Hello everyone! It’s that time of the week again! Top Ten Tuesday is a book meme hosted by The Broke and the Bookish. Basically, you get a different bookish topic every Tuesday, and you comprise a list of ten (or however many you’re able to list) relating to said topic.
This week’s topic is ten books that made you want to do something, or books that made you want to learn about one thing or another. I think this is a wonderful, albeit difficult topic- books have the ability to open us up to such wonderful ideas and worlds if only we let them wash over us and let them under our skins. I’m interested to see how I’ll fare as the topic goes along- as of right now, I’m not sure which books will make the list.
The Book Thief by Markus Zusak
Made me want to give my parents the biggest hug. The Book Thief is devastating, but also alarmingly jarring to the realities of life: it’s short, it’s sudden, it’s unpredictable and everything can change in the blink of an eye.
The Little Friend by Donna Tartt; The Summer that Melted Everything by Tiffany McDaniel
These two books made me want to read more Southern fiction. Disturbing, provocative and rather uncomfortable in their thick depths, but so eerie and atmospheric that it was difficult for me to fully get out of the settings of both these novels.
Persepolis by Marjane Satrapi
Made me want to learn more about both the Islamic Revolution in Iran, and what Iran was like before it. Iran shares a border with the country I was born and raised in, yet I was largely unaware of the extent of the suppression happening in Iran. Persepolis really made me want to learn more about the situation.
The Perks of Being a Wallflower by Stephen Chbosky
Perks is one of my favorite books of all-time, simply because it was so thought-provoking, so devastating and wonderfully written in all its simplicity. It was my first exposure to hard-hitting themes in literature- stuff like homophobia and mental illness. It opened my eyes to a lot of things, and was a cornerstone in my later interest in the psychological repression of traumatic memories.
Gone Girl by Gillian Flynn
Made me want to get into reading more thrillers. I’ve always liked thrillers in film and TV, but I wasn’t a big thriller-reader until I picked up Gone Girl last summer. Since then, there’s little else I want to read in the summers.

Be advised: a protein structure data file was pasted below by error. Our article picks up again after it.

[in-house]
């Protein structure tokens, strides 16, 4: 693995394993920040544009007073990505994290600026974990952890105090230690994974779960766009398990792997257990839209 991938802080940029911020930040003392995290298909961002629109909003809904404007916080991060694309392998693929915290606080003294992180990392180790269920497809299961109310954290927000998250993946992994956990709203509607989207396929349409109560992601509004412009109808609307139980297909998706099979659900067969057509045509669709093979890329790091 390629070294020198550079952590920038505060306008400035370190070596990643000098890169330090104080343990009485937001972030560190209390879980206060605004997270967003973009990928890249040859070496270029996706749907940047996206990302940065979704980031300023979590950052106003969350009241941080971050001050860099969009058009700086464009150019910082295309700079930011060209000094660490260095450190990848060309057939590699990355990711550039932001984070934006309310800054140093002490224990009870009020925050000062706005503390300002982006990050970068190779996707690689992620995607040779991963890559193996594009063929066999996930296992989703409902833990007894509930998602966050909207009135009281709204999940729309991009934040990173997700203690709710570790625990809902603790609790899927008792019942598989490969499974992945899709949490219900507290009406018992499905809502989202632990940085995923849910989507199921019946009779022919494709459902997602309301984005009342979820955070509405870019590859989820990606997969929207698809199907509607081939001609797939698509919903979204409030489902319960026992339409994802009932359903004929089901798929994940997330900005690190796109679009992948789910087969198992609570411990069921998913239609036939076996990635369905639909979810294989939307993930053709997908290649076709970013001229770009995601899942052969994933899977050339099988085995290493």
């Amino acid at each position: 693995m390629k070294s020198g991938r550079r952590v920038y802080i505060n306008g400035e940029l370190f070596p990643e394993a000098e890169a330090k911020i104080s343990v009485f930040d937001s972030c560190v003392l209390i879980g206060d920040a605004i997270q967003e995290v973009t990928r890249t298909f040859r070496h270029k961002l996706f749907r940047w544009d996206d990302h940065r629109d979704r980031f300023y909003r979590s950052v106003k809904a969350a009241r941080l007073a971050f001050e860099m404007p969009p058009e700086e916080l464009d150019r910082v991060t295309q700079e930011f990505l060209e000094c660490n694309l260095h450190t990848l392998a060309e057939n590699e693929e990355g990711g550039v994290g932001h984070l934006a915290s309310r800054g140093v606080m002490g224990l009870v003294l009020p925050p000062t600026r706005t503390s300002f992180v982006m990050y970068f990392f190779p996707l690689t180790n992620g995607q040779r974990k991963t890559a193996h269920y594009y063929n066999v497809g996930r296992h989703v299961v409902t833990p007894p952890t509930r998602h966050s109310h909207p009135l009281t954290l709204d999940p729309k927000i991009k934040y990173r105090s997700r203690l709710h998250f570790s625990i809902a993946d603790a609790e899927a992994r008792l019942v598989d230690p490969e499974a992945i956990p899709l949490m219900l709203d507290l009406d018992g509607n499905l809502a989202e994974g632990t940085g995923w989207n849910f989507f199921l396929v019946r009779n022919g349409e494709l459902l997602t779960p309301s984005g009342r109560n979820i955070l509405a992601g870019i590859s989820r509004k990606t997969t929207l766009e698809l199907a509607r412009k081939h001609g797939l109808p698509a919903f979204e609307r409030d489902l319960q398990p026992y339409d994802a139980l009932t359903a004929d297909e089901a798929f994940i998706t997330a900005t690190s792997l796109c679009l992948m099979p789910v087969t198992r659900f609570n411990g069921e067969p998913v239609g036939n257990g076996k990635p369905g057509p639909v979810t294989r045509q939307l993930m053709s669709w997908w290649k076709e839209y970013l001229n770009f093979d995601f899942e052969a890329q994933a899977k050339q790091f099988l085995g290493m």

Twilight by Stephanie Meyer (Wtf)
Honestly, though. When I first read the Twilight series, all I wanted to do was move to Forks. Actually, I’d move to Forks in a second even now. I love the rain, and it has some breath-taking woods and landscaping, and after having lived in a huge city, I think it might be endearing to live in a tiny town.
Amy & Roger’s Epic Detour by Morgan Matson
Predictable. This one made me want to go on a road trip across the United States. I recently did travel from New York to Toronto, but it was an exhausting nine-hour long trip with my parents, rather than a road trip with a cute guy with frequent stops all across the country.
Since You’ve Been Gone by Morgan Matson
Oh, look at that. Matson’s appeared twice on my list, and I actually think her books are rather average. But this one made me want to find a crazy friend who’d disappear (and be safe!) and leave me an awesome bucket list that I could complete. I’ve never completed a challenge list or anything- I imagine it to be… liberating.
Lair of Dreams by Libba Bray
This one made me want to learn more about East Asian (specifically Chinese) discrimination in American history. I know Chinese-immigrants had to go through some awful prejudice in the past, but I had never really known its extent. Bray’s book made me want to look into the laws passed in America that were blatantly discriminatory towards Chinese citizens.